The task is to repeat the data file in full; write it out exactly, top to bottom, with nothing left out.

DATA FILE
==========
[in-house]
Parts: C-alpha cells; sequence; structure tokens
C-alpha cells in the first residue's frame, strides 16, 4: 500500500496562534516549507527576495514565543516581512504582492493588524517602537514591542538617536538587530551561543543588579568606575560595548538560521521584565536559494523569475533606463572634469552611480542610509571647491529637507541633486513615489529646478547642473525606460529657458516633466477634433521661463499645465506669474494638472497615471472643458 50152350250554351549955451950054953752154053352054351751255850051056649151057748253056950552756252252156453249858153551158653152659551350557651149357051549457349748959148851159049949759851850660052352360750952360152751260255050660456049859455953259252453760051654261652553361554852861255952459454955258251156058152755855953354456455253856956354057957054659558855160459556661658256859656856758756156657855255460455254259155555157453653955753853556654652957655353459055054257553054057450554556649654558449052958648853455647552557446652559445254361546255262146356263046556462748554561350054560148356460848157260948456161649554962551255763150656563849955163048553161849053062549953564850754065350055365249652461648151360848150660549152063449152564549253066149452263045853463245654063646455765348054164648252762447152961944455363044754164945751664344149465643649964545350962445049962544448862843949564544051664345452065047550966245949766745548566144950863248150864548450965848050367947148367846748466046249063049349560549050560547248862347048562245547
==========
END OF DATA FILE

[in-house]
Parts: C-alpha cells; sequence; structure tokens
C-alpha cells in the first residue's frame, strides 16, 4: 500500500496562534516549507527576495514565543516581512504582492493588524517602537514591542538617536538587530551561543543588579568606575560595548538560521521584565536559494523569475533606463572634469552611480542610509571647491529637507541633486513615489529646478547642473525606460529657458516633466477634433521661463499645465506669474494638472497615471472643458 50152350250554351549955451950054953752154053352054351751255850051056649151057748253056950552756252252156453249858153551158653152659551350557651149357051549457349748959148851159049949759851850660052352360750952360152751260255050660456049859455953259252453760051654261652553361554852861255952459454955258251156058152755855953354456455253856956354057957054659558855160459556661658256859656856758756156657855255460455254259155555157453653955753853556654652957655353459055054257553054057450554556649654558449052958648853455647552557446652559445254361546255262146356263046556462748554561350054560148356460848157260948456161649554962551255763150656563849955163048553161849053062549953564850754065350055365249652461648151360848150660549152063449152564549253066149452263045853463245654063646455765348054164648252762447152961944455363044754164945751664344149465643649964545350962445049962544448862843949564544051664345452065047550966245949766745548566144950863248150864548450965848050367947148367846748466046249063049349560549050560547248862347048562245547